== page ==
Numeric Example (cont)
Assume k = 2 to cluster following data points
a
b
c
d
e
f
g
h
(1, 3)
(3, 3)
(4, 3)
(5, 3)
(1, 2)
(4, 2)
(1, 1)
(1, 2)
Step 1:
Step 2:
k = 2 specifies number of clusters to partition
Randomly assign k = 2 cluster centers
For example, c1 = (1, 1) and c2 = (2, 1)
First Iteration
Step 3:
For each record, find nearest cluster center
Euclidean distance from points to c1 and c2 shown
Point
a
b
c
d
e
f
g
h
Distance from c1
2.00
2.83
3.61
4.47
1.00
3.16
0.00
1.00
Distance from c2
2.24
2.24
2.83
3.61
1.41
2.24
1.00
0.00
Cluster Membership
C1
C2
C2
C2
C1
C2
C1
C2
Adapted from Larose
Prepared by David Douglas, University of Arkansas
Hosted by the University of Arkansas
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IBM SPSS Modeler 14.2
Numeric Example (cont)
Cluster c1 contains {a, e, g} and c2 has {b, c, d, f, h}
Cluster membership assigned, now SSE calculated
SSE = 22+2.242+2.832+3.612+12+2.242+0+0=36
Recall clusters should be constructed where
between-cluster variation (BCV) large, as compared
to within-cluster variation (WCV)
A possible measure for this is cluster centroid
distance divided by the SSE. For this example,
1
Ratio  36
Note--Ratio expected to increase for successive iterations
Adapted from Larose
Prepared by David Douglas, University of Arkansas
Hosted by the University of Arkansas
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IBM SPSS Modeler 14.2
Numeric Example
(cont)
Step 4: For k clusters, find cluster centroid, update location
Cluster 1 = [(1 + 1 + 1)/3, (3 + 2 + 1)/3] = (1, 2)
Cluster 2 = [(3 + 4 + 5 + 4 + 2)/5, (3 + 3 + 3 + 2 + 1)/5]
= (3.6, 2.4)
The figure below shows movement of clusters c1 and c2
(triangles) after first iteration of algorithm
5
4
3
2
1
0
Adapted from Larose
0
1
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3
4
5
6
Hosted by the University of Arkansas
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IBM SPSS Modeler 14.2
Numeric Example
(cont)
◦ Continue with Steps 3-4 until convergence
◦ Recall that convergence may occur when the cluster
centroids are essentially static, records do not change
clusters or other stopping criteria such as time or numer
of iterations
Adapted from Larose
Prepared by David Douglas, University of Arkansas
Hosted by the University of Arkansas
15
IBM SPSS Modeler 14.2
K-Means

Summary
◦ k-Means not guaranteed to find to find global minimum SSE
◦ Instead, local minimum may be found
◦ Invoking algorithm using variety of initial cluster centers
improves probability of achieving global minimum
◦ One approach places first cluster at random point, with
remaining clusters placed far from previous centers (Moore)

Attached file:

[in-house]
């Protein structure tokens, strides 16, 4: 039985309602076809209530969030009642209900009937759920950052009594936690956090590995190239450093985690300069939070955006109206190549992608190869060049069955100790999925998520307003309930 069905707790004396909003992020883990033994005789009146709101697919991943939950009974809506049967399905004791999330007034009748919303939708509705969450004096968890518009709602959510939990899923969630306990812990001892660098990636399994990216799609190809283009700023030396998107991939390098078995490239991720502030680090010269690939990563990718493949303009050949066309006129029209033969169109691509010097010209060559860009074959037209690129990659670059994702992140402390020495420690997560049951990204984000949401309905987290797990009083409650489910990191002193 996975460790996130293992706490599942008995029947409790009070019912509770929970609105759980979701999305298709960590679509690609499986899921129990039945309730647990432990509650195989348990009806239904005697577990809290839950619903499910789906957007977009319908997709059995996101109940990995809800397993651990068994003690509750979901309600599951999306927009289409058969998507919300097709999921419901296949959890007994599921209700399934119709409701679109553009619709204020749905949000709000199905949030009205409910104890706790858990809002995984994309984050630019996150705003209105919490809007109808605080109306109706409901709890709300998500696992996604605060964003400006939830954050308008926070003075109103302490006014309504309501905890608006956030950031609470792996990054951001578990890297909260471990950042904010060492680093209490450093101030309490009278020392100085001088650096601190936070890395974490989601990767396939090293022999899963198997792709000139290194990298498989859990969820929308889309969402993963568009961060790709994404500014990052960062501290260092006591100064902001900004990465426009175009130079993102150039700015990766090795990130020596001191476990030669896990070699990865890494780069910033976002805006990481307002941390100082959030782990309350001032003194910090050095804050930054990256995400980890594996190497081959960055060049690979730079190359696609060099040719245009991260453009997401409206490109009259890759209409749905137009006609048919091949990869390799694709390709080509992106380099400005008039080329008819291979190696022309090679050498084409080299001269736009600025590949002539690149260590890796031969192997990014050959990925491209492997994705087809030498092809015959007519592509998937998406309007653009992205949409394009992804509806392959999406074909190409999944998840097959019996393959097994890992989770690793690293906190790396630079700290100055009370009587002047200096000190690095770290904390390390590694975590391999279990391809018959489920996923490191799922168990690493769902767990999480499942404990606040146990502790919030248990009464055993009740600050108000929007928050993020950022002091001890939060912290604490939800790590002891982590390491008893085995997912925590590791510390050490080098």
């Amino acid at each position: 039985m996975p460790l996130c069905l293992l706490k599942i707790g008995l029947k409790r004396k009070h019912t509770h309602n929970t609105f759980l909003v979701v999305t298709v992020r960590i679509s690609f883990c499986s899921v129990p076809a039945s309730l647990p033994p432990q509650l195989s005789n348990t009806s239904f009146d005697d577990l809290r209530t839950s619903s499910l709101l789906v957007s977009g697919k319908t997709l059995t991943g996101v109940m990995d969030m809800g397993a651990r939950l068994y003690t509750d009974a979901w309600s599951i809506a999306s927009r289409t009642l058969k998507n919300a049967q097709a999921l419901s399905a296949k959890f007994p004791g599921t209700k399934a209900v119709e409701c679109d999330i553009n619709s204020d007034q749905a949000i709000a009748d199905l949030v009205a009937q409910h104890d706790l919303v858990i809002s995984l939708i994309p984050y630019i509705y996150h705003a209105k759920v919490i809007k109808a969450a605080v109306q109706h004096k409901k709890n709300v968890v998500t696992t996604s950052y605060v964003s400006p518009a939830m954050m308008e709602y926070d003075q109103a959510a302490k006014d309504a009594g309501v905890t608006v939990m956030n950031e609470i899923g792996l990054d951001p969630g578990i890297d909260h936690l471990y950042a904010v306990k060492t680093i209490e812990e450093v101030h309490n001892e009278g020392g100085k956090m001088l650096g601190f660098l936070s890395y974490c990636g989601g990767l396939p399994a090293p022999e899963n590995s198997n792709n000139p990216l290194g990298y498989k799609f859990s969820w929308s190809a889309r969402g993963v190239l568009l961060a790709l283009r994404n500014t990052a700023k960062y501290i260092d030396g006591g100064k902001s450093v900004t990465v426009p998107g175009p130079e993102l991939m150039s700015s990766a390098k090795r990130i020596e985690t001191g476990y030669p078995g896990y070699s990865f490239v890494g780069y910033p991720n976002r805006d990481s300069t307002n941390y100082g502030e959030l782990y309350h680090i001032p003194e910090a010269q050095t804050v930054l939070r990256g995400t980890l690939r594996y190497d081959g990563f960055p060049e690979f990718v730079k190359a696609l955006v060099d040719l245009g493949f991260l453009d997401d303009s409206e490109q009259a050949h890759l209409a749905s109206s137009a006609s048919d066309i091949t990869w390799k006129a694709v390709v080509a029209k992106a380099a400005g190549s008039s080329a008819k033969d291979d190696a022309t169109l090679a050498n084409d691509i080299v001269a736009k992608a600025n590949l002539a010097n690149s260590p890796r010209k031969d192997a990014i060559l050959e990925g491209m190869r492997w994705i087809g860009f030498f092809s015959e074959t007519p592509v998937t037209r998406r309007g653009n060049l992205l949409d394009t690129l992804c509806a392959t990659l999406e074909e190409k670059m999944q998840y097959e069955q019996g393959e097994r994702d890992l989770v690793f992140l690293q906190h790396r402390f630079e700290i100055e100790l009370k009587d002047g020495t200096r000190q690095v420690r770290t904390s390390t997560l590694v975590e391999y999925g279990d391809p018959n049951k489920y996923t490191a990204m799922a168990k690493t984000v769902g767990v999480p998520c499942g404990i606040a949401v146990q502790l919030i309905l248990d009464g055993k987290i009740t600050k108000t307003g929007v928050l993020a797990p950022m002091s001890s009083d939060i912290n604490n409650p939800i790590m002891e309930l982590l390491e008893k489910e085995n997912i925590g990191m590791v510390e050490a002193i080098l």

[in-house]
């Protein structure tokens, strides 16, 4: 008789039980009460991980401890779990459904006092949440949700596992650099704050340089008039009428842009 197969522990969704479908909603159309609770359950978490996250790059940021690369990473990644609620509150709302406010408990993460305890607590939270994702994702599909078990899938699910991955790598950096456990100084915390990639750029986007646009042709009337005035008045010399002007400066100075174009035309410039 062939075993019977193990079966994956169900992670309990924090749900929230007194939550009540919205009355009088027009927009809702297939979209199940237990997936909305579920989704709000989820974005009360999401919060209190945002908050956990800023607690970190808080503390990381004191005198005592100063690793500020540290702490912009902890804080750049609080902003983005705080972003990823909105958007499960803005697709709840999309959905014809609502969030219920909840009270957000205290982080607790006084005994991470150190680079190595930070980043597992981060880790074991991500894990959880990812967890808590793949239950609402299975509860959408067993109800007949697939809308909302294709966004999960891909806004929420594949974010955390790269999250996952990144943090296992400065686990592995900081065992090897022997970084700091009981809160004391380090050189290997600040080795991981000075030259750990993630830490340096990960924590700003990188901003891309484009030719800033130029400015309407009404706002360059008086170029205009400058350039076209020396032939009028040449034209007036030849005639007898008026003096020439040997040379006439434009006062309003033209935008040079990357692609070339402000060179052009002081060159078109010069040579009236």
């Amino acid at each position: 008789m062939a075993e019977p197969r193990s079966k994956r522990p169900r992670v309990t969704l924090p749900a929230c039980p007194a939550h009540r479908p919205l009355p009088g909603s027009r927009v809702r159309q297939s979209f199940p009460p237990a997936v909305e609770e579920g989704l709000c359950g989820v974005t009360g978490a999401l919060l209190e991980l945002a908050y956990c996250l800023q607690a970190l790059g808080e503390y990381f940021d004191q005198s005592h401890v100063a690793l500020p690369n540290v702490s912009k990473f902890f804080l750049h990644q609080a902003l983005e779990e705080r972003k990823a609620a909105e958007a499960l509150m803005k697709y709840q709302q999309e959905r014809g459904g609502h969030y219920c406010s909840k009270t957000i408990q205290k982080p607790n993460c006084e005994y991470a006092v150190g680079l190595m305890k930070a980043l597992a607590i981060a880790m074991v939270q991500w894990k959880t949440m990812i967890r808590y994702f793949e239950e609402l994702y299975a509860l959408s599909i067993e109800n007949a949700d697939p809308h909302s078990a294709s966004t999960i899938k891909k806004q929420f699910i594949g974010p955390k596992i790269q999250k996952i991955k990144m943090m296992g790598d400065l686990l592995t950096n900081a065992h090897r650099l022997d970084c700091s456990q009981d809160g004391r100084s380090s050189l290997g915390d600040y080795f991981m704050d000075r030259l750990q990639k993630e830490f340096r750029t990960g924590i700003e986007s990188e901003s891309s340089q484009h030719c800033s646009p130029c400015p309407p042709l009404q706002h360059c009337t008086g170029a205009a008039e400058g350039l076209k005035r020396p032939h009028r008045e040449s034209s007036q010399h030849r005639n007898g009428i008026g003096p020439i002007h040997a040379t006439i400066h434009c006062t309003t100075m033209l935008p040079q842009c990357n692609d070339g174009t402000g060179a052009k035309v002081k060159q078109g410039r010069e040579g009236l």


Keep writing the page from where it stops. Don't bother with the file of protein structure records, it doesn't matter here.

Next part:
◦ What is appropriate value for k?
◦ Potential problem for applying k-Means
◦ Analyst may have a priori knowledge of k
Adapted from Larose
Prepared by David Douglas, University of Arkansas
Hosted by the University of Arkansas
16
IBM SPSS Modeler 14.2
Kohonen SOM(Self Organizing Maps)
Applicable for clustering
Based on Competitive Learning, where output nodes compete to
become winning node (neuron)
Nodes become selectively tuned to input patterns during the
competitive learning process (Haykin)
Example SOM architecture shown with two inputs, Age and
Income
Output Layer
Connections with Weights
Age
Income
Input Layer
Adapted from Larose
Prepared by David Douglas, University of Arkansas
Hosted by the University of Arkansas
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IBM SPSS Modeler 14.2
Kohonen SOM
(CONT)
Input nodes pass variable values to the Network
SOMs are Feedforward (no looping allowed) and
Completely Connected (each node in input layer
completely connected to every node in the output
layer)
Neural Network without hidden layer(s)
Every connection between two nodes has weight
Weight values initialized randomly 0 – 1
Adjusting weights key feature of learning process
Attribute values are normalized or standardized
Adapted from Larose
Prepared by David Douglas, University of Arkansas
Hosted by the University of Arkansas
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IBM SPSS Modeler 14.2
SOM
(cont)
Assume input records have attributes Age and
Income.
1st input record has Age = 0.69 and Income = 0.88
Attribute values for Age and Income enter through
respective input nodes
Values passed to all output nodes
These values, together with connection weights,
determine value of Scoring Function for each output
node
Output node with “best” score designated Winning
Node for record
Adapted from Larose
Prepared by David Douglas, University of Arkansas
Hosted by the University of Arkansas
19
IBM SPSS Modeler 14.2
SOM
(cont)
Three characteristics
Competition
Output nodes compete with one another for “best” score
Euclidean Distance function commonly used
Winning node produces smallest distance between inputs and
connection weights
Cooperation